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Mrs Miller in Kate Chopins The Story of an Hour.

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The Widow?s Window What aching irony it is to love so wholly the idea of independence and have it stripped from you not a minute after you?ve tasted its sweet song. To have been so close to freedom and joy and to lose it only moments later. Is it any wonder then that Mrs. Mallard?s life was cut short in wake of the bittersweet news of her husband?s return? We relive and reveal the nature of Mrs. Mallard?s tale through the obstreperous symbolism, context, and motif in Kate Chopin?s ?The Story of an Hour.? ?She could see in the open square before her house the tops of trees that were all aquiver with new spring life. ...read more.


Mallard is not zealous at the thought of a future stripped of the chain of marriage. Chopin uses light and airy words to express the feelings of the subject upon receiving word of her husband?s death. The open window in the story speaks of new possibilities and it is no small detail that Chopin uses the suspiciously appropriate occasion of heart disease to bring an end to the life of a character so verily heartbroken. ?The Story of an Hour? was penned by a female in 1894 and so it should come with no great deal of amazement that Mrs. Mallard?s perception of the world around her stems from the slave-like condition imposed on women of that time. ...read more.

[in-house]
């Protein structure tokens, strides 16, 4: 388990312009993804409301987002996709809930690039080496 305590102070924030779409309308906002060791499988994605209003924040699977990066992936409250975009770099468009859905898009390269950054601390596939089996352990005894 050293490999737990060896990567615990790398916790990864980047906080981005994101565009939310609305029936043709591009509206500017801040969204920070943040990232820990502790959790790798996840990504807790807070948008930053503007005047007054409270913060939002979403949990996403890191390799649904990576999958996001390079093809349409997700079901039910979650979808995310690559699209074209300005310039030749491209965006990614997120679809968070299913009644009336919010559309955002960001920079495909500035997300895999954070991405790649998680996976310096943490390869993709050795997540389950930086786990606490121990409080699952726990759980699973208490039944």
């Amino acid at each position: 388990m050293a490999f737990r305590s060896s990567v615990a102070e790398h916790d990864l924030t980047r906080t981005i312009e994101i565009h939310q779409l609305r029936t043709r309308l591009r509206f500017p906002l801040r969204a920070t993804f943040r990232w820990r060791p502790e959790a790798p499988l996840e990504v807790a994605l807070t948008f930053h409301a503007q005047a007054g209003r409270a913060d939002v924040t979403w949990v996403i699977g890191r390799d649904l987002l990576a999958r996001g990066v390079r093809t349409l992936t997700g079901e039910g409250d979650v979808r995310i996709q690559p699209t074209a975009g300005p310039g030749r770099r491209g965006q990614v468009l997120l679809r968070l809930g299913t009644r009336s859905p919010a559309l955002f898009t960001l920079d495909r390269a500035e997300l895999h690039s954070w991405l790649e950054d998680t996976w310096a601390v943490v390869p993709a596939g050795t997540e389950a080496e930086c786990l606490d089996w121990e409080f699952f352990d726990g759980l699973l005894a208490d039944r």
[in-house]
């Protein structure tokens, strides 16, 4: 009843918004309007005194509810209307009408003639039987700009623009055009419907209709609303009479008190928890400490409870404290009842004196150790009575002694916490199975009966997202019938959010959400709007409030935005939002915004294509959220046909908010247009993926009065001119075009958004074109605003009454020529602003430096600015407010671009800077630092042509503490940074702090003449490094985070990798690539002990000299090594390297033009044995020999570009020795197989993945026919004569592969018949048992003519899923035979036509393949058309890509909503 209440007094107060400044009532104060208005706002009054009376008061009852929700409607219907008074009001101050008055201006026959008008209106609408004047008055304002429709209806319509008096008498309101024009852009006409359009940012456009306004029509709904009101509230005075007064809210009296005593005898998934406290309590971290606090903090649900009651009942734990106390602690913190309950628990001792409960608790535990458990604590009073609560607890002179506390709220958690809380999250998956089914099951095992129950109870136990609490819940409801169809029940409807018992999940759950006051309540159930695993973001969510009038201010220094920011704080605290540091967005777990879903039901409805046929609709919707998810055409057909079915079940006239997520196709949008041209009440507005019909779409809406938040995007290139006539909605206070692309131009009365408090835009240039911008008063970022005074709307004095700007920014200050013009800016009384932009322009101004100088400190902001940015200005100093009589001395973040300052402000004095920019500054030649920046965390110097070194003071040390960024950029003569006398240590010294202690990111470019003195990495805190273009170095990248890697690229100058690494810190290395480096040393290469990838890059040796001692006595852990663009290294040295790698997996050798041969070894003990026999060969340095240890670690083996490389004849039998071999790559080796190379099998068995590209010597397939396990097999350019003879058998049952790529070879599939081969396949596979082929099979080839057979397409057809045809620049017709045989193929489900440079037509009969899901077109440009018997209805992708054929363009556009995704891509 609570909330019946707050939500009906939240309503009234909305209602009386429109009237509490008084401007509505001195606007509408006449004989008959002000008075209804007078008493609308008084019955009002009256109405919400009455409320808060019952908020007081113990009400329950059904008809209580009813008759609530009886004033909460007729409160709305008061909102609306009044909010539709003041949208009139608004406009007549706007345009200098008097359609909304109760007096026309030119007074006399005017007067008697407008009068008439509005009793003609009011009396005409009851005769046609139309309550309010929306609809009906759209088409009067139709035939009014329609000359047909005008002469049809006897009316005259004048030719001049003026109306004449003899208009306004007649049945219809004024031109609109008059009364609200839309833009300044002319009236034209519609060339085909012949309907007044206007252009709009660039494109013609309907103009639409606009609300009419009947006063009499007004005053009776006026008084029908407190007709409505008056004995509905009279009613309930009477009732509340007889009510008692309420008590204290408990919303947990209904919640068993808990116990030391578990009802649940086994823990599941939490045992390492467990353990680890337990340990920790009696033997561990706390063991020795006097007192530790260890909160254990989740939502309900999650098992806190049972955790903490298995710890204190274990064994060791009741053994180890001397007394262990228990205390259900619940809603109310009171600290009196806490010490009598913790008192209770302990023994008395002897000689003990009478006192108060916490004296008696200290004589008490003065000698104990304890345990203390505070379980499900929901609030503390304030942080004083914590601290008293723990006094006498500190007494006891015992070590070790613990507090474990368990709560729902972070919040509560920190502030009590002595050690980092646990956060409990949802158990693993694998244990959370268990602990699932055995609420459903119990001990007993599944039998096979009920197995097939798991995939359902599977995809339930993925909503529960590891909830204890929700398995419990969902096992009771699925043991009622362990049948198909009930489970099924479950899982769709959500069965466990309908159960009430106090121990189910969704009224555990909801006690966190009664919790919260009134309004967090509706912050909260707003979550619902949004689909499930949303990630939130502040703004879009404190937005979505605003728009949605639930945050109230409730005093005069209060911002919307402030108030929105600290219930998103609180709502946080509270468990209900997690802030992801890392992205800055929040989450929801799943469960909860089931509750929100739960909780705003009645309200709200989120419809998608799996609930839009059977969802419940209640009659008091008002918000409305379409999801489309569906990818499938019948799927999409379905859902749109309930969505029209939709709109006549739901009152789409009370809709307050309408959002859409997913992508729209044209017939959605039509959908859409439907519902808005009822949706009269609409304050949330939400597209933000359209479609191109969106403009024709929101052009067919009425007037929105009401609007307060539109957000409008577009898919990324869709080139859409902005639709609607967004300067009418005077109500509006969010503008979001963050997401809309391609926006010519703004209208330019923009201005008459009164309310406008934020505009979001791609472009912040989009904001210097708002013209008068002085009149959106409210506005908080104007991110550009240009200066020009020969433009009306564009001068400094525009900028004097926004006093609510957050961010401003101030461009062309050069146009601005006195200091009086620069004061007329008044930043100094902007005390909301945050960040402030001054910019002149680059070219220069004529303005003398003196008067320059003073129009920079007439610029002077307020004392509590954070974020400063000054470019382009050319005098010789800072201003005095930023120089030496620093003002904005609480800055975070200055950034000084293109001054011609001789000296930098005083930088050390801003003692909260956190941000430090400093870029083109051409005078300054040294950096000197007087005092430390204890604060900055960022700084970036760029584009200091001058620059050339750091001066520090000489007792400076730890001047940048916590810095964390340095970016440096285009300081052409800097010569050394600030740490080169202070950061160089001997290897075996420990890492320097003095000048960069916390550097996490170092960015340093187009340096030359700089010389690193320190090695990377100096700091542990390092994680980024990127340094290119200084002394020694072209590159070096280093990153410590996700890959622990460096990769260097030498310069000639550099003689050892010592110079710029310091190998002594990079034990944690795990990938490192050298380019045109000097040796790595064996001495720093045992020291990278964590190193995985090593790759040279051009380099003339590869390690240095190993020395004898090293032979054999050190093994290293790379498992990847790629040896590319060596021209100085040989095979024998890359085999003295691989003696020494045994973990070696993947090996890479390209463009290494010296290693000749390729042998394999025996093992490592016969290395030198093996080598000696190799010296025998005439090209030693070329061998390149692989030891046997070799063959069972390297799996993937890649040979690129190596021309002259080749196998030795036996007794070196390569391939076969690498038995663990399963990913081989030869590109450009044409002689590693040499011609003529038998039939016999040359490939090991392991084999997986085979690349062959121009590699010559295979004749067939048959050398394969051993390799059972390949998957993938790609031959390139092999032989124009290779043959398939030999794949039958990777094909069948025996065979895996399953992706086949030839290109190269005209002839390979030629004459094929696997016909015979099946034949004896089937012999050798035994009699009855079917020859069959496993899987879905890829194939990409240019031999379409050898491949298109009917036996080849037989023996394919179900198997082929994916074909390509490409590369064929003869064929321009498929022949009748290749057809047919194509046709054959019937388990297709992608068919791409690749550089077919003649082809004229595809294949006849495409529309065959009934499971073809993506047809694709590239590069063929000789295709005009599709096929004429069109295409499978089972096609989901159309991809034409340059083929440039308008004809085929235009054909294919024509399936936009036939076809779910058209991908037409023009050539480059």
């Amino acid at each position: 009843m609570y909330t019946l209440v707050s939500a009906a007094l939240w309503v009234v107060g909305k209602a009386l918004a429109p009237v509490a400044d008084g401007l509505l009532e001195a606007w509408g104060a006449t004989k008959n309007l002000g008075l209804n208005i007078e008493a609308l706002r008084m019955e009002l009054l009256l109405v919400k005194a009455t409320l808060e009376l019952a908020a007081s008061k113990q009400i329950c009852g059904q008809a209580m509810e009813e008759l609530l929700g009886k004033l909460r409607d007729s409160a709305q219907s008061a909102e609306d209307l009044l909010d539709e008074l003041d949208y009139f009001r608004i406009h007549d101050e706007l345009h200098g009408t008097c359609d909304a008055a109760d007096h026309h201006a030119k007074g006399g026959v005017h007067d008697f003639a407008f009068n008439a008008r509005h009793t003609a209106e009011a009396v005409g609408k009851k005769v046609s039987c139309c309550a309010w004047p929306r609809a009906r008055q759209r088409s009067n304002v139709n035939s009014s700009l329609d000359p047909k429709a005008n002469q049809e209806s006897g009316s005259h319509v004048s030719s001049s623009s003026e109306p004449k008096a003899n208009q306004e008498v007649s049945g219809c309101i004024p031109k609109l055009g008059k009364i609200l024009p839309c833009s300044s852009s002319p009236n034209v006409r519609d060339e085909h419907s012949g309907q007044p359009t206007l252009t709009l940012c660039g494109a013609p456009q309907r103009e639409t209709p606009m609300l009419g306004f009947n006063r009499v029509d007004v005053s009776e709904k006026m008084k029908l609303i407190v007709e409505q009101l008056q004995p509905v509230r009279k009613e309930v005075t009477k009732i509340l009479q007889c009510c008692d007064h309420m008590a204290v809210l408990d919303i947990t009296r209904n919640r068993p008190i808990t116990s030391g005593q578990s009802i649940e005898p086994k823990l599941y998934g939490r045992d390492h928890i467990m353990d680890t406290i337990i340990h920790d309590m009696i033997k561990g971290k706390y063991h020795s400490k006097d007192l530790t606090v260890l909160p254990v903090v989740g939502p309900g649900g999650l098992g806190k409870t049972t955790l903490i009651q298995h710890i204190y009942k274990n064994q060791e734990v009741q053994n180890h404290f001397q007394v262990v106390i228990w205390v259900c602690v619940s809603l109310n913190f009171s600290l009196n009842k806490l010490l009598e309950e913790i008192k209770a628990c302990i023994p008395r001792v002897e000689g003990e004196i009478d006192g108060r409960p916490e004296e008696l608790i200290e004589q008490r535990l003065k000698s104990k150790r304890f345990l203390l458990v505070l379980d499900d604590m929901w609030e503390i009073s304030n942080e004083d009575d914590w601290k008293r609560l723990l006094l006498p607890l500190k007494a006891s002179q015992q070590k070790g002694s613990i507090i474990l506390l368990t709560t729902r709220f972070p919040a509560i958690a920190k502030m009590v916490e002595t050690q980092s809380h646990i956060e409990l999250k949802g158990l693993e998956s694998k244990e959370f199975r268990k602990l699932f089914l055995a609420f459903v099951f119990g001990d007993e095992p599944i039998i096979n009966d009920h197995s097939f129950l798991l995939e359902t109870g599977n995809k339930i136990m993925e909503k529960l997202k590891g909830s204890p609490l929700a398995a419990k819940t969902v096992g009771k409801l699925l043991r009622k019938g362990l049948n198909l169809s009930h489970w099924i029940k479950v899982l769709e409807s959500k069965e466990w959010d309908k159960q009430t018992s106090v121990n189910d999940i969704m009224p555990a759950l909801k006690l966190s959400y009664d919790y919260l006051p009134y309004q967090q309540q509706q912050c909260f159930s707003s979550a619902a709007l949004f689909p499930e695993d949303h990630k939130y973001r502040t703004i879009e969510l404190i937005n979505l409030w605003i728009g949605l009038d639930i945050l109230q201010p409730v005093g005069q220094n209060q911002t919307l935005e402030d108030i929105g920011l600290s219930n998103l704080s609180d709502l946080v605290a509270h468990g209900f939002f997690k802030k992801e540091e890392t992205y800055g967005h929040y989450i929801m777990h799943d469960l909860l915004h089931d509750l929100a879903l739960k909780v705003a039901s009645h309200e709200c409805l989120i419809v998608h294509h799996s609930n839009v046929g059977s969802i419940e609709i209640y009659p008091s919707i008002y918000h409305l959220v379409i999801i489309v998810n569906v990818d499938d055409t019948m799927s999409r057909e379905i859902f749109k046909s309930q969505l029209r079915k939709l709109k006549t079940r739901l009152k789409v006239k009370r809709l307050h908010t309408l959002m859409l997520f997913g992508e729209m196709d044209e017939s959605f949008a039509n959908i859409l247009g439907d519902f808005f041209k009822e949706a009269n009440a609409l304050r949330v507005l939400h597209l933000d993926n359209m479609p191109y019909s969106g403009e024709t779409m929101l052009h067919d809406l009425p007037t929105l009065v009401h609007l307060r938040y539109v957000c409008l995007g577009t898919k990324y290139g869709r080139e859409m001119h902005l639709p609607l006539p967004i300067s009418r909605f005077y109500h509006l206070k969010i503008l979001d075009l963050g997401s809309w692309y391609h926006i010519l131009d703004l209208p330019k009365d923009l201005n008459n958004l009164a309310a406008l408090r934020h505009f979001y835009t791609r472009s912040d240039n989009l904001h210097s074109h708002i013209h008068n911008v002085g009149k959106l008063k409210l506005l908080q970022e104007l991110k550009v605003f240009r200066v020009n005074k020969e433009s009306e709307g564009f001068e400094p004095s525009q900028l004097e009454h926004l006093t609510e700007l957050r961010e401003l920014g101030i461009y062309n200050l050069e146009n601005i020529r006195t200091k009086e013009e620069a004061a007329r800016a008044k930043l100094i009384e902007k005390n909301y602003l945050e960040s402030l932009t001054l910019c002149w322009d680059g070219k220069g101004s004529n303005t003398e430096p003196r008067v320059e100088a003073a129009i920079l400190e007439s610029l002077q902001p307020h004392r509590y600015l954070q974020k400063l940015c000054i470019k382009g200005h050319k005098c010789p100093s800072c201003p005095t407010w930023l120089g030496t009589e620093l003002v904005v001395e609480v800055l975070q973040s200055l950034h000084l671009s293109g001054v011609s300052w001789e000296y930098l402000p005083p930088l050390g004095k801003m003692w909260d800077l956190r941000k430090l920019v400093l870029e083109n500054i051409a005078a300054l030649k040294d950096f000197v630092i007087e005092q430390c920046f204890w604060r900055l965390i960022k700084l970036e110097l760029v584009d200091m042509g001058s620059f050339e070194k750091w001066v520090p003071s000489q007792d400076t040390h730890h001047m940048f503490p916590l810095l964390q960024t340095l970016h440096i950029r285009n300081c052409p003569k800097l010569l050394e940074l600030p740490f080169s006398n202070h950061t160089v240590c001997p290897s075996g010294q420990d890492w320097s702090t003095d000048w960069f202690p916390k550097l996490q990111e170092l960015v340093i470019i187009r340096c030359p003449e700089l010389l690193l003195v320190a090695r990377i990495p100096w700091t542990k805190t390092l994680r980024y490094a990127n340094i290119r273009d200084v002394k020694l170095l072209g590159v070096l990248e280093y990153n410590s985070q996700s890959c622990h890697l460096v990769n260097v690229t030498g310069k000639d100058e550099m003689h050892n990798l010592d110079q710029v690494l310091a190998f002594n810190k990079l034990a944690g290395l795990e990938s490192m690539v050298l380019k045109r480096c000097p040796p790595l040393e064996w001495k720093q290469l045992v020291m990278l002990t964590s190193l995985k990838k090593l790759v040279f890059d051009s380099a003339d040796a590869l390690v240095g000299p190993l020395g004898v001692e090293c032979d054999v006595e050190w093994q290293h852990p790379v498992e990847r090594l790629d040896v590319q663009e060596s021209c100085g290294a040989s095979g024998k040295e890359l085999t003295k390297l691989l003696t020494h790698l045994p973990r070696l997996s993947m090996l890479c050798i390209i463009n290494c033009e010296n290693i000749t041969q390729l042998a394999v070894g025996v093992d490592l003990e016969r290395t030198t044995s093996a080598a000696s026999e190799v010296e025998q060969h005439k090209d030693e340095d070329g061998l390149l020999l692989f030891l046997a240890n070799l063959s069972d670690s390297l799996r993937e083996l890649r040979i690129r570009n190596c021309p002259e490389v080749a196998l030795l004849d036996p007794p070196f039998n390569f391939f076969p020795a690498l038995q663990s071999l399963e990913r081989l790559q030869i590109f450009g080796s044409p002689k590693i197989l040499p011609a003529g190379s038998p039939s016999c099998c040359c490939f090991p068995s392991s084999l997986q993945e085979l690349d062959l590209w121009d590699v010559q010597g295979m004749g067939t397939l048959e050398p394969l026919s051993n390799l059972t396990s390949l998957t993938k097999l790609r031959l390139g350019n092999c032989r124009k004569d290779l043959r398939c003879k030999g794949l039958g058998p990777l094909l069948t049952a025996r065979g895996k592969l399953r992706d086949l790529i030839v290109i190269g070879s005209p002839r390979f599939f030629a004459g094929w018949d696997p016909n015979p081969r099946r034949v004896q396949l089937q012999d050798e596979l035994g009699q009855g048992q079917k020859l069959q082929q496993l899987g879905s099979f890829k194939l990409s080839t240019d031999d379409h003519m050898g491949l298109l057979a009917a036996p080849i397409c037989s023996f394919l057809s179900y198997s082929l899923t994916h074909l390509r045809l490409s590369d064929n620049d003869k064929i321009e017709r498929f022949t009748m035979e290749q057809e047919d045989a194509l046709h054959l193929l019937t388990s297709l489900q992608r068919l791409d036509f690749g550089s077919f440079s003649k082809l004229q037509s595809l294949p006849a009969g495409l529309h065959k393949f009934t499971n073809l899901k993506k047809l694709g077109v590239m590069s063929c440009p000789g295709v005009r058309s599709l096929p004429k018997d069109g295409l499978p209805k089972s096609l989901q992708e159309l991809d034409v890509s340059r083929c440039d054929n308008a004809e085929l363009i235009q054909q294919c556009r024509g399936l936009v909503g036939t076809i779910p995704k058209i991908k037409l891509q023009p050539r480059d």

She would not be ridiculed or persecuted for leaving her husband. It seems as though, in these times, becoming a widow was the only sensible path to freedom. Chopin exercises the motif of ?openness? in her story and provides many details throughout to tie in the very idea. Louise spends the moments after taking in the difficult news of her husband?s passing staring out the window. The window, which is open, is almost the entire framework of the story. If Mrs. Mallard had been sitting in a room devoid of windows, we may not be so quick to think that her life is actually going to change. Phrases like ?The delicious breath or rain was in the air,? are weaved in and out of each paragraph to tie together the feeling of freshness and openness within the story. ...read more.

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